Also before dinner, hunger ever increasing at this point, our first Australian CIPS President, Craig Lardner, showed what a powerful, charismatic speaker and individual he is. (All credit to the CIPS Appointments Board for an inspired choice of President, by the way). He absolutely held the audience -  I have never heard such a quiet room for the President’s address.

His theme of ‘paying it forward’ (do someone a good turn) is a good one and there was some nice examples there, although even he had a bit of a go at procurement people - suggesting we bear some responsibility for things like the Bangladesh factory collapse.  He did lift spirits though – well, some spirits – with some well-handled comments about the cricket!

He covered the potential introduction of Chartered Member status, but his line that  ‘people should admit if they were opposing it for selfish reasons’ is risky for the Institute, I believe.  CIPS needs to argue the case but understand that those 'selfish reasons' are totally understandable - most members aren't joining the Institute to make a charitable donation, I would suggest, but for legitimately selfish reasons.

After dinner - almost 11 by now - Cherie Blair’s speech was well delivered but not very engaging  - or maybe I was just getting tired by then.  She had joined us 'from a family function' and a few eyebrows were raised when she started her delivery...  but she got into her stride and focused on issues such as slavery and human rights issues in the supply chain. Again, not exactly cheerful stuff. Whilst she did make some attempt to be CIPS and procurement specific, she basically read the speech, and it all went on a bit too long.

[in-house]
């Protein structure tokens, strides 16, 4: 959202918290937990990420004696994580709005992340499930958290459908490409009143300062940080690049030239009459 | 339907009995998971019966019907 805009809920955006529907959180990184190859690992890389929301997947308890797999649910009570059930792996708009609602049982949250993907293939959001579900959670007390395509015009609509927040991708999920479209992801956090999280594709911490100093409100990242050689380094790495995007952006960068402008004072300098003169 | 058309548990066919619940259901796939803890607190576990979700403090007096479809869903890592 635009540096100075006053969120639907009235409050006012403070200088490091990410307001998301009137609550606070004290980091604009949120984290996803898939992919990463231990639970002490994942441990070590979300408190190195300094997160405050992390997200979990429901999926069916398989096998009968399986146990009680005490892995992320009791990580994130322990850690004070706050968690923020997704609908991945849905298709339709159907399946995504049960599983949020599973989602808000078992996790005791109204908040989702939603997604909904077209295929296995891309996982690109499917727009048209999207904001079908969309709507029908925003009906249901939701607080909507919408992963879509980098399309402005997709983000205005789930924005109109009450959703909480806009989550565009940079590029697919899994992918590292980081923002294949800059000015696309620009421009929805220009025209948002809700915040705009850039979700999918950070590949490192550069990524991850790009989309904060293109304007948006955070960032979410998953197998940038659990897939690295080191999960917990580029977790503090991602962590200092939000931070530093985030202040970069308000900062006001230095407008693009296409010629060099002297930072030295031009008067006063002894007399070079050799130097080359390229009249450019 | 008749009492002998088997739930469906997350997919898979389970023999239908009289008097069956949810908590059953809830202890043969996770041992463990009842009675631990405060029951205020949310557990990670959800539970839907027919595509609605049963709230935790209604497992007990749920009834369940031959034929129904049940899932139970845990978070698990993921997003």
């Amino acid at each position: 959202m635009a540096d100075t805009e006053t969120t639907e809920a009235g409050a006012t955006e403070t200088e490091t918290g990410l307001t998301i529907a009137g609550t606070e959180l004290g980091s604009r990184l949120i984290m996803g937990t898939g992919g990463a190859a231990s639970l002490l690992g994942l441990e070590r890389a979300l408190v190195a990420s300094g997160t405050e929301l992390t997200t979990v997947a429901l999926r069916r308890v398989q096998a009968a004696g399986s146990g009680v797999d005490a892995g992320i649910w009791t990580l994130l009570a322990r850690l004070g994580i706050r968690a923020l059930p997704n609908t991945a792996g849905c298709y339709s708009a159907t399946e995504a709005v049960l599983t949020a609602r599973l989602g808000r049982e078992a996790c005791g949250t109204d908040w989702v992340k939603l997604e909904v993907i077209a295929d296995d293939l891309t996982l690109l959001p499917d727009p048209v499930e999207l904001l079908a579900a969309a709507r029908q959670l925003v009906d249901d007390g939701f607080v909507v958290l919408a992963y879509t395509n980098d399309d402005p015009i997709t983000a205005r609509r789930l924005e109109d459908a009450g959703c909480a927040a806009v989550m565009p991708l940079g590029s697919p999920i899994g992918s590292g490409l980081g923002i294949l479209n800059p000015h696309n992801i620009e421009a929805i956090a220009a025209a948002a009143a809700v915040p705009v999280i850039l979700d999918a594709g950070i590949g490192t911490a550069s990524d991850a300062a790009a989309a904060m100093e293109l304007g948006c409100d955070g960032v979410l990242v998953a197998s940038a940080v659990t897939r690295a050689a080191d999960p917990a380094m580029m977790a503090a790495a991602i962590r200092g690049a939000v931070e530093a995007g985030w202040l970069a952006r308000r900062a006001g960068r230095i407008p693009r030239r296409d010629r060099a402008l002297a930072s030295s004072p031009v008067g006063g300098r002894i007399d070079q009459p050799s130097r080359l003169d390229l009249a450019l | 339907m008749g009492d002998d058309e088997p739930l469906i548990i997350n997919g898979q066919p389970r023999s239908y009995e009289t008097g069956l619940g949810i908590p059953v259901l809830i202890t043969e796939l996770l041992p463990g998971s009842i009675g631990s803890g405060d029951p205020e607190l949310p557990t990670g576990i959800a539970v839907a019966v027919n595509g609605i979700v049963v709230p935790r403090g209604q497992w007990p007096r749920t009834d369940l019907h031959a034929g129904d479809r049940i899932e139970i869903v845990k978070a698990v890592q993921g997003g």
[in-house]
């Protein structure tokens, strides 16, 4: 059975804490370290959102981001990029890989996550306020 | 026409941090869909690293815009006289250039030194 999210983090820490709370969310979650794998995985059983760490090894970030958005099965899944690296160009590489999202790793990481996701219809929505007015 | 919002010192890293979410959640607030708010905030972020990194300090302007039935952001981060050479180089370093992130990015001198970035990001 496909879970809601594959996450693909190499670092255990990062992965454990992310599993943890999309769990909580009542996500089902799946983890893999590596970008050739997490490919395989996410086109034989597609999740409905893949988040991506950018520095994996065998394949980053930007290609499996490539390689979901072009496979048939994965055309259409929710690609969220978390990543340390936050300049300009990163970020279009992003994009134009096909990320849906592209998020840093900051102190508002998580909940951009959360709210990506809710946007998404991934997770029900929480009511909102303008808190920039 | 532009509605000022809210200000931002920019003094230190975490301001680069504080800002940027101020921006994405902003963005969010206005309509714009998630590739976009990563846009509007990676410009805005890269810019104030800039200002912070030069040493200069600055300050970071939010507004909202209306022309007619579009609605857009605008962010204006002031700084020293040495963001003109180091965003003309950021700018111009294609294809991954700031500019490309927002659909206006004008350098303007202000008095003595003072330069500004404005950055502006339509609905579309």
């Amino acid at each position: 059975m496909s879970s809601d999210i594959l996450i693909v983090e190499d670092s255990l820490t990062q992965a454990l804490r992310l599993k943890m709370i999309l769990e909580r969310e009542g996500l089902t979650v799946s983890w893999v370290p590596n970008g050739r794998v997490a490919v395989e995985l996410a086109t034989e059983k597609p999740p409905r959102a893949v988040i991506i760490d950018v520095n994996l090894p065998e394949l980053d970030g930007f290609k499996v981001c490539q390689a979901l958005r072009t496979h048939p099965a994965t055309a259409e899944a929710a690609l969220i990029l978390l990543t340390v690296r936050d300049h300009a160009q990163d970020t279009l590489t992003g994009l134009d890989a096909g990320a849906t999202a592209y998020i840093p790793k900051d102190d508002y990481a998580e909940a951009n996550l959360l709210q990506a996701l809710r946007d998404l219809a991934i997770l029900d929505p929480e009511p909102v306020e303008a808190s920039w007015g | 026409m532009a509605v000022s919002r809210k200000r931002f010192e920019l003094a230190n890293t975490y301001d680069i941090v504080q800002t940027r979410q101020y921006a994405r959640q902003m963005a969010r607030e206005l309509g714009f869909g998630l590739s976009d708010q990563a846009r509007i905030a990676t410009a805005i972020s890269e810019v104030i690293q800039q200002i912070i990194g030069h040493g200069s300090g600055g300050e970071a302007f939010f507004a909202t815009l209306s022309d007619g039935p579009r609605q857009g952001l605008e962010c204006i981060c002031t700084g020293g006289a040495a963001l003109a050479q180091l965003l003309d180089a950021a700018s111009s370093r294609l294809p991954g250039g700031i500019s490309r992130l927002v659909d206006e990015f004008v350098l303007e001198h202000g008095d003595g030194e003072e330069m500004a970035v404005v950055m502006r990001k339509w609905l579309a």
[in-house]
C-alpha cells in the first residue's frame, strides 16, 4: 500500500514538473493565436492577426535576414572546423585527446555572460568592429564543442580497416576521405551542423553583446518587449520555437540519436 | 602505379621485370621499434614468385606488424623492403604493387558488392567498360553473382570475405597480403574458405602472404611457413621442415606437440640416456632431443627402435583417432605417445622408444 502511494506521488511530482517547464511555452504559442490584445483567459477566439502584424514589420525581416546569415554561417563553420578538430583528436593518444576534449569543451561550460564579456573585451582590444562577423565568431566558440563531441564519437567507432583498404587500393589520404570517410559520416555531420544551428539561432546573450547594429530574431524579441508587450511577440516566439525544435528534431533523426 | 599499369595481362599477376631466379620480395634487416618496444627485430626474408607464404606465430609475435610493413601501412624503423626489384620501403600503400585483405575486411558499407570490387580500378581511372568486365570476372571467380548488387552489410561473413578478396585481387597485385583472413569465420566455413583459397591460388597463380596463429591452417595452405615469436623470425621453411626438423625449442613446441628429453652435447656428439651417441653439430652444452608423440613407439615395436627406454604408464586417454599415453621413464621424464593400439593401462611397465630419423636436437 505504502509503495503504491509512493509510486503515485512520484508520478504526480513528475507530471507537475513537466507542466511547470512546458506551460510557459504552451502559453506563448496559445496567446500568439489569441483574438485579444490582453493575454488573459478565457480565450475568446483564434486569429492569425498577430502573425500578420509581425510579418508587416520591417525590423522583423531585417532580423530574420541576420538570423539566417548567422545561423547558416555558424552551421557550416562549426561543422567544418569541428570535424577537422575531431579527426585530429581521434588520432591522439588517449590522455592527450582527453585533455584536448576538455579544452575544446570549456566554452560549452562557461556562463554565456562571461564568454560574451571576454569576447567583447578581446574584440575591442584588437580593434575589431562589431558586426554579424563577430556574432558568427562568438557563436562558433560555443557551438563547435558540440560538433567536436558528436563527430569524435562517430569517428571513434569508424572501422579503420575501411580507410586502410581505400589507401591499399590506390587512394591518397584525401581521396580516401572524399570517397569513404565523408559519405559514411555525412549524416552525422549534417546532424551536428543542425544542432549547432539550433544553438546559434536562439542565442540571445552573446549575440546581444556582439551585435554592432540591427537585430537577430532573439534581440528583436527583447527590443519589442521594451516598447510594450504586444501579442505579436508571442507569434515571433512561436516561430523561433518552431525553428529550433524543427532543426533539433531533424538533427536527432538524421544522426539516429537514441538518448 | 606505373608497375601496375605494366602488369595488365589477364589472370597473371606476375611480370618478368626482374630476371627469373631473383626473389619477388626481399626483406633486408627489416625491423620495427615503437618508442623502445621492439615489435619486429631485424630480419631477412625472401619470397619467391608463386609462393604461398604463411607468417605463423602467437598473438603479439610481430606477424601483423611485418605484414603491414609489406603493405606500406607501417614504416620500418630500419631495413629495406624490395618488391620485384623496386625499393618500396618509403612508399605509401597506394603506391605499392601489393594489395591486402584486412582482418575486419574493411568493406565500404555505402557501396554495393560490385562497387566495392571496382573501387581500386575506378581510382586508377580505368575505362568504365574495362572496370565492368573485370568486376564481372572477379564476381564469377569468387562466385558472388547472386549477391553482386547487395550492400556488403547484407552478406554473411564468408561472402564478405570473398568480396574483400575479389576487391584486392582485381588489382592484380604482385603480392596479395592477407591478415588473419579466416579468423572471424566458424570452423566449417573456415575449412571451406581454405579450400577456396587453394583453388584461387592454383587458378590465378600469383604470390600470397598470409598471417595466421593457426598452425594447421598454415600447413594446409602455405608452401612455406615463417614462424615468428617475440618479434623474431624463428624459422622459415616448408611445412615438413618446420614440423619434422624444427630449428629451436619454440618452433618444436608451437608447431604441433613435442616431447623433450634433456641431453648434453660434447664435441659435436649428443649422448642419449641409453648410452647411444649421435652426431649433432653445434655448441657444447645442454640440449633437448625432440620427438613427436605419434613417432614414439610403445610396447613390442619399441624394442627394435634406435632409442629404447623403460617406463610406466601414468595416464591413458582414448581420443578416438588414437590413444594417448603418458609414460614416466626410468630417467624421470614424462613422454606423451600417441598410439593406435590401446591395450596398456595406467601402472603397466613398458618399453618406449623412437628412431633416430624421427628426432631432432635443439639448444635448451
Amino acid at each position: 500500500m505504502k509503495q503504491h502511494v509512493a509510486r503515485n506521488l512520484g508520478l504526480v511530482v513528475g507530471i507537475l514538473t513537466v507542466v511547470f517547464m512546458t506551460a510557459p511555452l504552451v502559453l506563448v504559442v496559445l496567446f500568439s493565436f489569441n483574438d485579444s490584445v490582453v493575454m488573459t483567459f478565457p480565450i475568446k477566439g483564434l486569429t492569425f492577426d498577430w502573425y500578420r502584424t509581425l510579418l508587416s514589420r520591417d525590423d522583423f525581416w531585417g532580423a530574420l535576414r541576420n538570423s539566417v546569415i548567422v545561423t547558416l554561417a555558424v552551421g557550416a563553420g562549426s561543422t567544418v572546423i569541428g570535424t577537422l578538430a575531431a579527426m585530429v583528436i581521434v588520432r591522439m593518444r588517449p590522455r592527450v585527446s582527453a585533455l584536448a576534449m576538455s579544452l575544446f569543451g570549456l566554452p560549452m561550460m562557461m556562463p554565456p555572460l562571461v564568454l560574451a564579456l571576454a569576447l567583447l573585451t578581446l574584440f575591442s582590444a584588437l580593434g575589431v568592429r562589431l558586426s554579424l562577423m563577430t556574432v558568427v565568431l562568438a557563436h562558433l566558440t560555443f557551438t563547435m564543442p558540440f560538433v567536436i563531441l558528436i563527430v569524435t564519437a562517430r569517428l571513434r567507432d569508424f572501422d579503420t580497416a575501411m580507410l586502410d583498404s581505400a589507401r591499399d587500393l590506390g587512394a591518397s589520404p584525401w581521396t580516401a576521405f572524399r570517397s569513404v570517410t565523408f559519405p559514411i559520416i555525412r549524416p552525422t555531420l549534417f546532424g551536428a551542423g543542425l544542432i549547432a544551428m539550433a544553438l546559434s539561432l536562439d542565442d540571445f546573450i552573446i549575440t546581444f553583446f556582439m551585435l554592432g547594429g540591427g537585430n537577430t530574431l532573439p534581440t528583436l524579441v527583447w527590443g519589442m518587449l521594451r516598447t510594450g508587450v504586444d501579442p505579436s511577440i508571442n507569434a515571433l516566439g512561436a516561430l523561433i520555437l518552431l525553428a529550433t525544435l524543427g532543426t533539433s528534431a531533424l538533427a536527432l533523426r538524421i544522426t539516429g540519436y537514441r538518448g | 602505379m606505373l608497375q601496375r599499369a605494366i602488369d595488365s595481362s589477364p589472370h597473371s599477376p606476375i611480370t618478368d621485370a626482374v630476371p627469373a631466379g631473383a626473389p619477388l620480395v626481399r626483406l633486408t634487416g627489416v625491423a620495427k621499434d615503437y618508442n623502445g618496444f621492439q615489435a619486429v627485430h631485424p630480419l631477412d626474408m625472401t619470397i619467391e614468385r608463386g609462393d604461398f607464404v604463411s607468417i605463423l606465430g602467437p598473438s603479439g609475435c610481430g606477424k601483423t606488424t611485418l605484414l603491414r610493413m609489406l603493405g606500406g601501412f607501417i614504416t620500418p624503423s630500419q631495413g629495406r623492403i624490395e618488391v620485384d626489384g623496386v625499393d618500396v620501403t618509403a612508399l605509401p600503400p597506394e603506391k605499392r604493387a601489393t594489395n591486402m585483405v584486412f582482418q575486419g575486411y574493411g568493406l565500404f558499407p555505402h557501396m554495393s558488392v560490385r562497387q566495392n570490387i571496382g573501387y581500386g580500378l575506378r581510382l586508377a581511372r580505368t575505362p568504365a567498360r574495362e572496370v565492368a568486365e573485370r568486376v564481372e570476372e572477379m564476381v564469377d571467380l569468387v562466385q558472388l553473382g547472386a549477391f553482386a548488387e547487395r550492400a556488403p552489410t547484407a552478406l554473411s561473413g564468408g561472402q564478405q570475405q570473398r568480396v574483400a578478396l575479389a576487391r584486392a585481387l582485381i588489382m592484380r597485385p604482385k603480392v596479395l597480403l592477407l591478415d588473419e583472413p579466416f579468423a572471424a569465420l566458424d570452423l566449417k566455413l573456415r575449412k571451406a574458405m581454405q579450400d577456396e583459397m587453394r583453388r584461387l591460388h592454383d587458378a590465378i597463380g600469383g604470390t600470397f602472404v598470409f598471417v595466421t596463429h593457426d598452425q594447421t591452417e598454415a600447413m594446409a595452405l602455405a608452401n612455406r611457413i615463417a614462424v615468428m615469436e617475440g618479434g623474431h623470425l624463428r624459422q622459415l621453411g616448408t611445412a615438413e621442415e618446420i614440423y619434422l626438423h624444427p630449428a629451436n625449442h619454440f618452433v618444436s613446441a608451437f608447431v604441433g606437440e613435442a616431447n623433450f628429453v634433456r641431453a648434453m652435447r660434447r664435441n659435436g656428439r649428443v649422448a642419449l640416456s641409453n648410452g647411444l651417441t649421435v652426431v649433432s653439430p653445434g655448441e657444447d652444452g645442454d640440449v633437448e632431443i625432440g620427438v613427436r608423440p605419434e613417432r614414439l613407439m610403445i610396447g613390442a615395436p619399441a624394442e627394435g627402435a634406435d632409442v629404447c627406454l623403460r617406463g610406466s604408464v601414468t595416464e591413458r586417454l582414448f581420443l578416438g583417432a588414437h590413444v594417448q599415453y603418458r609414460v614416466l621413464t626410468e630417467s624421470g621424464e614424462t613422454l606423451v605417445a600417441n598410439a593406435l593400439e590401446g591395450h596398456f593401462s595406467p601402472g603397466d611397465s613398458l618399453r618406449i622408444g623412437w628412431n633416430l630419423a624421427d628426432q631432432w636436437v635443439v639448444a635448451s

It would just have been good, given it was our Institute annual dinner, to celebrate more of the great things that the profession and the Institute continues to do. A minor point maybe but perhaps indicative - the Swinbank Medal and a couple of other awards that used to be handed out at the dinner have disappeared, so there is no opportunity to thank people who have made a difference to the profession in that context.

The food was generally OK, dessert was very good, drinks are a rip-off as ever, the after dinner casino with fake money strikes me as totally pointless – but that may just be me. So unusually, I left (just) before throwing out time, and wandered back to my hotel fairly sober and a little  downbeat.